And other times people are tempted to speak this way because they are being cowards. They don’t want this third person to feel rejected. They want the 3rd person to know how much they are desired. So, they “throw their partner under the bus” in an attempt to improve their chances of a second date.

Don’t be a coward! Own it. “I would love to have sex with you on our second date, but I have chosen to not have sex with anyone on the first date… for reasons of my own.” Those reasons may be that I just don’t want to. Or, they may be that I love my partner and I know my partner needs time to emotionally prepare, and that means more to me that the pleasure I would get from feeling free to jump into bed right now.

I also think it is important to take into account the full scope of information I presented on creating a healthy, secure attachment in a relationship and how partners should be striving to create that. Secure attachment in a relationship is built on trust, and a big part of that is each person taking responsibility for their own feelings and not introducing coercion into their relationships. Much of that information can be found in Healthy Poly Relationship articles Part 2 and Part 3.

The example given in the APW class was of meeting a brand new person for the first time and the relationship agreement existing before having met that person. That is a very different situation than when you are already involved with a 3rd person and a nesting partner. (Some people prefer the language of “primary” and “secondary” partners, others prefer to not use that language. So for this article I am using the terms “3rd person” and “nesting partner.”)

Once a 3rd person is in your life and they are impacted by your relationship agreements, there needs to be open communication with them about all relationship agreements that impact them. But, of course, the 3rd person doesn’t have dictator or veto power anymore that the nesting partner would.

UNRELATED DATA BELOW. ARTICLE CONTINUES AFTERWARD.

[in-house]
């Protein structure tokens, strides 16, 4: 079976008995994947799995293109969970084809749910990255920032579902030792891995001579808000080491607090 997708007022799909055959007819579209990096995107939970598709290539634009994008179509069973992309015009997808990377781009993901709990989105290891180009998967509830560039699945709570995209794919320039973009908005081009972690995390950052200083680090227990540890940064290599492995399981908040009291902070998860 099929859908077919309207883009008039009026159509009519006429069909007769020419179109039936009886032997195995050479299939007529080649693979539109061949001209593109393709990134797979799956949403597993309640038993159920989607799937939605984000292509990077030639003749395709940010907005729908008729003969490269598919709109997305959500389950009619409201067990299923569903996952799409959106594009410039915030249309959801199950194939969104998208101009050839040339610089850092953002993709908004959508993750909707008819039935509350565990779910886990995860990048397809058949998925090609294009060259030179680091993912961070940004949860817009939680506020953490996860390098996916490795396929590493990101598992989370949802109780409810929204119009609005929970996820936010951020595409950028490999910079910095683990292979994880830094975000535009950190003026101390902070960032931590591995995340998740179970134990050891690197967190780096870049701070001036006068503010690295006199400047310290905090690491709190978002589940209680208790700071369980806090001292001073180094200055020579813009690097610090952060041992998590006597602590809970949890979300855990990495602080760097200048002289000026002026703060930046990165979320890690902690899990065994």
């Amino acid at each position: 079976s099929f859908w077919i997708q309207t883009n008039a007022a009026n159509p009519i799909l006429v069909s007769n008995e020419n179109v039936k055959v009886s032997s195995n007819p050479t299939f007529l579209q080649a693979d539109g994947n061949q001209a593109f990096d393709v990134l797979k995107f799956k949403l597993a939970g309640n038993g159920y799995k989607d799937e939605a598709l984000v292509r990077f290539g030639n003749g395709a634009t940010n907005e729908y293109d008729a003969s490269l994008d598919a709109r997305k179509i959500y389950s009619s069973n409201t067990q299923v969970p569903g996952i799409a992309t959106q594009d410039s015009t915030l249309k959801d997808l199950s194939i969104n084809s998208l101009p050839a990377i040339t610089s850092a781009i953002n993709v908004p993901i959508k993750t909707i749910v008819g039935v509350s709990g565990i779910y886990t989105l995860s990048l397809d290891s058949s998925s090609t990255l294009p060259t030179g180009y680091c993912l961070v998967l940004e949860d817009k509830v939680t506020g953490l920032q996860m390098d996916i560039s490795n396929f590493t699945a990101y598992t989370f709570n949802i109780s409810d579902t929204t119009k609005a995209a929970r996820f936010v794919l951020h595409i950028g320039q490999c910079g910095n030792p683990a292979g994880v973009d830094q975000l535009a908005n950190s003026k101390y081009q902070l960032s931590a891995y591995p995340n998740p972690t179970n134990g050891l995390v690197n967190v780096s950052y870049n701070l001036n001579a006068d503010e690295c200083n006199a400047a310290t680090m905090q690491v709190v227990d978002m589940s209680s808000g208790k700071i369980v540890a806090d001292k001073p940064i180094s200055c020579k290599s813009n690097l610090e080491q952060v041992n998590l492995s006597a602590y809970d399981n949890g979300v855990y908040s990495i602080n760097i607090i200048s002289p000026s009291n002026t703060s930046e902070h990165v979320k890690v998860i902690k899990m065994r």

A good example of including a 3rd person in a negotiation can be found in the Part 4 article. In that article, one partner asks another for an accommodation and the response they get is, “I need to talk to my other partners first and get back to you.”

Just like a two person relationship agreement, a healthy relationship agreement involving 3 or more people, needs to take each person’s feelings into account, it needs to be based on honest, clear, timely information, it needs to be agreed to freely and not as a response to internal or external negative pressures, and if someone is giving up one of their personal rights, it needs to be recognized and appreciated as a gift.

Unfortunately, there will be times when the honest answer is that a person is willing to accommodate one person more than another. Sometimes this will be due to the degree of investment in one relationship over another or the depth of feelings for one person over another. Sometimes, it will be based on the perceived strengths and/or weaknesses of one person versus another. And, there will be times this does not feel fair.

For example, if I have a weekly overnight date with my partner (Julie) on Friday nights, and it’s my only night off, and if my partner’s wife (Carol) wants to have a special date with our shared partner (Julie) on a Friday night (because there is a specific event/show/party that is only available on that Friday night,) they should include me in this conversation. Canceling my weekly date directly affects me, especially when I have no other nights off.

Clearly, I don’t have to agree for Julie to cancel my date. But, she’d prefer to have my agreement and know that our relationship is not damaged by this change of plans. So, if Julie and/or Carol contact me and explain the situation, I will more than likely be willing to try to accommodate them. I may have feelings about it. I may find it an emotional struggle to go two weeks without seeing my lover. So, I may ask for an accommodation in return. I may say, “Let me see if I can get two nights off next week and have Julie stay with me two nights.” Or, I could ask for a couple of lunch dates during those two weeks or extra phone calls. And if these two care about my feelings, they will try to accommodate me. And if I care about their feelings, I will try to accommodate them.